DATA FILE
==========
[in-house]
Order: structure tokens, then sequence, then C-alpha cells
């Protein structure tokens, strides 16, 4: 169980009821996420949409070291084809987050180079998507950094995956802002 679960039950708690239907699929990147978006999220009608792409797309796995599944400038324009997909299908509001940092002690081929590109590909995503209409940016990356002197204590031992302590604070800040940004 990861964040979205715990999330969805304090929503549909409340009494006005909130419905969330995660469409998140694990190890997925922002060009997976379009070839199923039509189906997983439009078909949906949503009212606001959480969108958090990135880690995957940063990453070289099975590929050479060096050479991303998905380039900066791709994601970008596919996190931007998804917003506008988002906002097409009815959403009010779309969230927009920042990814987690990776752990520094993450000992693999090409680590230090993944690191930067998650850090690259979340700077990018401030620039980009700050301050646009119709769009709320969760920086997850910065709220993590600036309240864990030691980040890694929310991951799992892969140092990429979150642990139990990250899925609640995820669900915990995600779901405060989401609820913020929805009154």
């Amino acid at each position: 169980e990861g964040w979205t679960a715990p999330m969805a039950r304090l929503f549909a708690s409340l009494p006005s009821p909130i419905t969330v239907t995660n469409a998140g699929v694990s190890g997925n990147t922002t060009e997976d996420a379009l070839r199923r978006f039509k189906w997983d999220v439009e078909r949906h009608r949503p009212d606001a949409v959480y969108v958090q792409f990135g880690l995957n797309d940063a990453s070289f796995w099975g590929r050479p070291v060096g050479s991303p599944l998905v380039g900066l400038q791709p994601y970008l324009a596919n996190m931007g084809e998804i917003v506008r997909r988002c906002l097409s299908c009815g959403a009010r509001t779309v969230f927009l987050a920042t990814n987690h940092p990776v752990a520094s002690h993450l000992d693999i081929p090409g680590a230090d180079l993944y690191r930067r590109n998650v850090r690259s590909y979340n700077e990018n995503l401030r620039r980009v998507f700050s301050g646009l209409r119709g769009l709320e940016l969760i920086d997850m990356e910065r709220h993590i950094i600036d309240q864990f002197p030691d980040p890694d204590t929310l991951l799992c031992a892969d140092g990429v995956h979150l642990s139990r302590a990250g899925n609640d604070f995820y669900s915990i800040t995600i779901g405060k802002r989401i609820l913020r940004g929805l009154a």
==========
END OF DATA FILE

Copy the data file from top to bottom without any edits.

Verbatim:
[in-house]
Order: structure tokens, then sequence, then C-alpha cells
């Protein structure tokens, strides 16, 4: 169980009821996420949409070291084809987050180079998507950094995956802002 679960039950708690239907699929990147978006999220009608792409797309796995599944400038324009997909299908509001940092002690081929590109590909995503209409940016990356002197204590031992302590604070800040940004 990861964040979205715990999330969805304090929503549909409340009494006005909130419905969330995660469409998140694990190890997925922002060009997976379009070839199923039509189906997983439009078909949906949503009212606001959480969108958090990135880690995957940063990453070289099975590929050479060096050479991303998905380039900066791709994601970008596919996190931007998804917003506008988002906002097409009815959403009010779309969230927009920042990814987690990776752990520094993450000992693999090409680590230090993944690191930067998650850090690259979340700077990018401030620039980009700050301050646009119709769009709320969760920086997850910065709220993590600036309240864990030691980040890694929310991951799992892969140092990429979150642990139990990250899925609640995820669900915990995600779901405060989401609820913020929805009154």
């Amino acid at each position: 169980e990861g964040w979205t679960a715990p999330m969805a039950r304090l929503f549909a708690s409340l009494p006005s009821p909130i419905t969330v239907t995660n469409a998140g699929v694990s190890g997925n990147t922002t060009e997976d996420a379009l070839r199923r978006f039509k189906w997983d999220v439009e078909r949906h009608r949503p009212d606001a949409v959480y969108v958090q792409f990135g880690l995957n797309d940063a990453s070289f796995w099975g590929r050479p070291v060096g050479s991303p599944l998905v380039g900066l400038q791709p994601y970008l324009a596919n996190m931007g084809e998804i917003v506008r997909r988002c906002l097409s299908c009815g959403a009010r509001t779309v969230f927009l987050a920042t990814n987690h940092p990776v752990a520094s002690h993450l000992d693999i081929p090409g680590a230090d180079l993944y690191r930067r590109n998650v850090r690259s590909y979340n700077e990018n995503l401030r620039r980009v998507f700050s301050g646009l209409r119709g769009l709320e940016l969760i920086d997850m990356e910065r709220h993590i950094i600036d309240q864990f002197p030691d980040p890694d204590t929310l991951l799992c031992a892969d140092g990429v995956h979150l642990s139990r302590a990250g899925n609640d604070f995820y669900s915990i800040t995600i779901g405060k802002r989401i609820l913020r940004g929805l009154a």